Being Alone, America, and Internet: Barack Obama @BarackObama Michelle and I grieve with all the families in El Paso and Dayton who endured these latest mass shootings. Even if details are still emerging, there are a few things we already know to be true. First, no other nation on Earth comes close to experiencing the frequency of mass shootings that we see in the United States. No other developed nation tolerates the levels of gun violence that we do. Every time this happens, we're told that tougher gun laws won't stop all murders; that they won't stop every deranged individual from getting a weapon and shooting innocent people in public places. But the evidence shows that they can stop some killings. They can save some families from heartbreak. We are not helpless here. And until all of us stand up and insist on holding public officials accountable for changing our gun laws, these tragedies will keep happening Second, while the motivations behind these shootings may not yet be fully known, there are indications that the El Paso shooting follows a dangerous trend: troubled individuals who embrace racist ideologies and see themselves obligated to act violently to preserve white supremacy. Like the followers of ISIS and other foreign terrorist organizations, these individuals may act alone, but they've been radicalized by white nationalist websites that proliferate agencies and internet platforms need to come up with better strategies to reduce the influence of these hate groups on the internet. That means that both law enforcement But just as important, all of us have to send a clarion call and behave with the values of tolerance and diversity that should be the hallmark of our democracy. We should soundly reject language coming out of the mouths of any of our leaders that feeds a climate of fear and hatred or normalizes racist sentiments; leaders who demonize those who don't look like us, or suggest that other people, including immigrants, threaten our way of life, or refer to other people as sub-human, or imply that America belongs to just one certain type of people. Such language isn't new it's been at the root of most human tragedy throughout history, here in America and around the world. It is at the root of slavery and Jim Crow, the Holocaust, the genocide in Rwanda and ethnic cleansing in the Balkans. It has no place in our politics and our public life. And it's time for the overwhelming majority of Americans of goodwill, of every race and faith and political party, to say as much clearly and unequivocally. 3:01 PM 8/5/19 Twitter for iPhone 5,046 Retweets 14.6K Likes Eloquently said. I miss a POTUS like this 😢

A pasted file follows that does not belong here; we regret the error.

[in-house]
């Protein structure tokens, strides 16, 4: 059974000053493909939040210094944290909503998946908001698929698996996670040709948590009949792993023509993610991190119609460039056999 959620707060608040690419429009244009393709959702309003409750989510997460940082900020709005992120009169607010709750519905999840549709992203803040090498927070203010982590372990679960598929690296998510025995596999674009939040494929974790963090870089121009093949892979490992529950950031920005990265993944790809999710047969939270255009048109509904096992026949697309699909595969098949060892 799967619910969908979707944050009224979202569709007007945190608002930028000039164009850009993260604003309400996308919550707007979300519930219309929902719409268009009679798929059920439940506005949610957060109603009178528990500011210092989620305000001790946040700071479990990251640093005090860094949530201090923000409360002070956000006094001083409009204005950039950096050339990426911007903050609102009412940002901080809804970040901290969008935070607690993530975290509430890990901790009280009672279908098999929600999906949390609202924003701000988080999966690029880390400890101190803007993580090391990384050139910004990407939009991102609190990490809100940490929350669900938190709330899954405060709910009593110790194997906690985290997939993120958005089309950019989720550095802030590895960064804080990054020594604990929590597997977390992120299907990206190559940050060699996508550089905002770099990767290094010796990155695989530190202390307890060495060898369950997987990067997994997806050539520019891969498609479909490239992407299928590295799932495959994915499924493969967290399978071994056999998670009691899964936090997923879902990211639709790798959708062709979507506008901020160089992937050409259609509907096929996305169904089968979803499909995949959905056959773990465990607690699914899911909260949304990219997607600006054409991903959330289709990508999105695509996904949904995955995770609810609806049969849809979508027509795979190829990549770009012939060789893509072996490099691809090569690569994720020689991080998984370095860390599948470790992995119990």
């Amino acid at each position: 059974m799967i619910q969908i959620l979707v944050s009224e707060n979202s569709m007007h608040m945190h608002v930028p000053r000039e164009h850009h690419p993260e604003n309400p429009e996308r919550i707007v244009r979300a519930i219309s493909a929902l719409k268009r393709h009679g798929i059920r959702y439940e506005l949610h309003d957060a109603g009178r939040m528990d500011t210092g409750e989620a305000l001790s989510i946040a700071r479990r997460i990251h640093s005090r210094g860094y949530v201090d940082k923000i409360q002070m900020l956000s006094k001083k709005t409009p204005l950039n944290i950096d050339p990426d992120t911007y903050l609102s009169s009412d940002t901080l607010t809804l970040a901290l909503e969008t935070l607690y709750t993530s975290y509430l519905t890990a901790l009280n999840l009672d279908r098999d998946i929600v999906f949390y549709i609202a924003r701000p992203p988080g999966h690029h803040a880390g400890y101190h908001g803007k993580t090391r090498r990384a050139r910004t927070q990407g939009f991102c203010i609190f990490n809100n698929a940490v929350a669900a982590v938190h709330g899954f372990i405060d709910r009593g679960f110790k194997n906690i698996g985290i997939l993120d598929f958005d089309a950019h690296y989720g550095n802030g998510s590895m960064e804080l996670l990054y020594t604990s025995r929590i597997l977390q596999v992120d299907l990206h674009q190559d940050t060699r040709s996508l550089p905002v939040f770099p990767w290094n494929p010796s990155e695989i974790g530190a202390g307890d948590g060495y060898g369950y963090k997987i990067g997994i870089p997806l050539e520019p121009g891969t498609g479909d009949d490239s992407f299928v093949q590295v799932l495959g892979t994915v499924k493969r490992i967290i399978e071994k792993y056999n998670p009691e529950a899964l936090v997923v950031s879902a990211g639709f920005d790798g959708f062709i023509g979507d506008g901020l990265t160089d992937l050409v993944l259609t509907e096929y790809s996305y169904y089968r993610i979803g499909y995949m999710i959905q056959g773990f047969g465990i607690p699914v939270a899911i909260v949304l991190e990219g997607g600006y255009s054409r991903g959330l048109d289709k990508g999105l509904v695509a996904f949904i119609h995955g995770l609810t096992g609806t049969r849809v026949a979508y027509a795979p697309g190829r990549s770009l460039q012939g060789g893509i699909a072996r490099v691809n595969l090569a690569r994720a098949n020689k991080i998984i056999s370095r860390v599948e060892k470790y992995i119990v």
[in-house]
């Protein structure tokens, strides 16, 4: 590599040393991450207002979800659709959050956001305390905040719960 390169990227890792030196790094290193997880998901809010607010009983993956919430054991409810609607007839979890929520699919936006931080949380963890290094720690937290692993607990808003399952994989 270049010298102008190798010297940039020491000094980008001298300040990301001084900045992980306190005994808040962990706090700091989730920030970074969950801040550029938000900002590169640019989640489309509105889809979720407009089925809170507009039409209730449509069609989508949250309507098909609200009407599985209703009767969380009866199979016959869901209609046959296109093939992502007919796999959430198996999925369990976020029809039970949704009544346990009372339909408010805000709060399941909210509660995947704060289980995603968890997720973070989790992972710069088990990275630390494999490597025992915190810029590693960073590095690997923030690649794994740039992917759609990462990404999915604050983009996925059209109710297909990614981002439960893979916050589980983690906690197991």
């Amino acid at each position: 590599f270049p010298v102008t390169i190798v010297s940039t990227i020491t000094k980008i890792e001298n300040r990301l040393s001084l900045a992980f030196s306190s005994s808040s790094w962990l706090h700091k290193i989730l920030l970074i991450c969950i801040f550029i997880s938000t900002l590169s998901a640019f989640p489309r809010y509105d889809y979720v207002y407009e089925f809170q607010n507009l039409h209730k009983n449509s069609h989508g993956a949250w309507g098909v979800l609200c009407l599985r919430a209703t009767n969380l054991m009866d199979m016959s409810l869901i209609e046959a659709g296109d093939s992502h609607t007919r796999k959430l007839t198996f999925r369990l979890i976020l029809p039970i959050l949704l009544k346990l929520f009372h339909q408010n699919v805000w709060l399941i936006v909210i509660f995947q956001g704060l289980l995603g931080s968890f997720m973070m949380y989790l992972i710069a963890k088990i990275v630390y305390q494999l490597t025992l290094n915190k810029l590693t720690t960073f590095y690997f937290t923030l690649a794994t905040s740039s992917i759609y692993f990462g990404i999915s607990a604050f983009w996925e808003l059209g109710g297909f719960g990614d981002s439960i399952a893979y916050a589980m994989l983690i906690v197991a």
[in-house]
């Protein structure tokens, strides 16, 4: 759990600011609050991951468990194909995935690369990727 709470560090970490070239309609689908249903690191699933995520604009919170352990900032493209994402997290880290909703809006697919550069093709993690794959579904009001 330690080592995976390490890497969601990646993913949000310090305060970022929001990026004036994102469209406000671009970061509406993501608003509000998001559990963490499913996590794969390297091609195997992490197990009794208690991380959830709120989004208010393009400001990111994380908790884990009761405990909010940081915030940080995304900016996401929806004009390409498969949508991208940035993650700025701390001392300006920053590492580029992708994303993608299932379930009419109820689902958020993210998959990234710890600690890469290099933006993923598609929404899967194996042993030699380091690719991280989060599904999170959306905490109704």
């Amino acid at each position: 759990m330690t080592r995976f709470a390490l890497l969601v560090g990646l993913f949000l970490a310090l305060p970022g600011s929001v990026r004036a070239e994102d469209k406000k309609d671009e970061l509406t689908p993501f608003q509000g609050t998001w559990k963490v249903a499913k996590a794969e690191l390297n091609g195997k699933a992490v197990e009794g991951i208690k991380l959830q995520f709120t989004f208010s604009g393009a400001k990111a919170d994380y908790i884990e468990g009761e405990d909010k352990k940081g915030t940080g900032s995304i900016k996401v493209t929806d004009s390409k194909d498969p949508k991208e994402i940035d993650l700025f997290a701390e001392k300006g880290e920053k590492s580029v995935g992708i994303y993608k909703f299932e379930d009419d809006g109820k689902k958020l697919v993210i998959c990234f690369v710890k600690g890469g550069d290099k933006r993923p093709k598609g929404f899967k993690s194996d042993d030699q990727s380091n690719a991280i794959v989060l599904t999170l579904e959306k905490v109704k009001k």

Being Alone, America, and Internet: Barack Obama